Business Success LogoIt’s been a while, but a few years ago I used to see the saying everywhere: “Everything I need to know, I learned in kindergarten.” Rodger Roeser, APR, president of The Eisen Agency, has a little twist on that idea. Everything he needs to know about marketing and PR, he learned in a rock ‘n roll band.

On that note (ha!), take it away, Rodger…

Rodger Roeser, APR

Rodger Roeser, APR

Those that know me know that I speak allegorically – I have a penchant for using nickel words and often turn to analogy and allusion to make a point. I have always found that it makes complex issues more personal and enables someone to better understand and appreciate an issue or an argument. My favorite analogies and stories typically tie in my experiences as a working, and often times starving, musician. Even as a suit and tie running a successful boutique agency, I am still that same wannabe rock star who practiced public relations and marketing before I even understood the so called “right way.”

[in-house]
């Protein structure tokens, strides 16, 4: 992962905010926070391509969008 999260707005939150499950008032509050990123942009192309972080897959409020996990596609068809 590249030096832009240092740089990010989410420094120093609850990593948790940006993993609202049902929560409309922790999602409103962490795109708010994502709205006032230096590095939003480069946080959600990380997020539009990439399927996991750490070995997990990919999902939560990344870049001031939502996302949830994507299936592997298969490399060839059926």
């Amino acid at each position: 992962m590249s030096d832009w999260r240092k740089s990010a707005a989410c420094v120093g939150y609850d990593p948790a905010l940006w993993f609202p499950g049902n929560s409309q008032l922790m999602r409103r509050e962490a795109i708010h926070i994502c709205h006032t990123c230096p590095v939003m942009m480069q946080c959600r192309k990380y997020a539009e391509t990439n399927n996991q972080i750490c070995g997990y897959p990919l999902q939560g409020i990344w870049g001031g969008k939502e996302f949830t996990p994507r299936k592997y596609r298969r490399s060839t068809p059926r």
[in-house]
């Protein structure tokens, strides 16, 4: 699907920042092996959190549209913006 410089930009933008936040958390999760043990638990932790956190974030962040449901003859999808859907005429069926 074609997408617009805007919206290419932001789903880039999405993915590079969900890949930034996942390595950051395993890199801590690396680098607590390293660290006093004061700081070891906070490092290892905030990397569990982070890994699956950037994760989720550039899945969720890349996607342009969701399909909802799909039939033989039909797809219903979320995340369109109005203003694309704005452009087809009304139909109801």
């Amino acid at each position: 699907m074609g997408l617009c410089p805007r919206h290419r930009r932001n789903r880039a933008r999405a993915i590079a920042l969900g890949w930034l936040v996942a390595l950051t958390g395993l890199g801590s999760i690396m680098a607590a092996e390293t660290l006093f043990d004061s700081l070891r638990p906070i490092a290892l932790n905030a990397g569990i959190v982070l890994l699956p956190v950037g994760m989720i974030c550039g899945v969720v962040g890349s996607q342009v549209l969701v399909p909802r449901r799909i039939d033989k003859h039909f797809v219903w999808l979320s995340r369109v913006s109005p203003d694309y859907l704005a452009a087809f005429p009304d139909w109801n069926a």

There are literally endless ways businesses, personalities, civic and social leaders, and others utilize marketing and public relations in their efforts. In offering some practical and useful advice that I often learned the hard way, created as I went along, or simply worked harder than others would be willing to to make the seemingly impossible happen, understand that everything involved in good marketing and PR can be distilled into a story about rock and roll.

1. Play With Your Heart, Not Your Head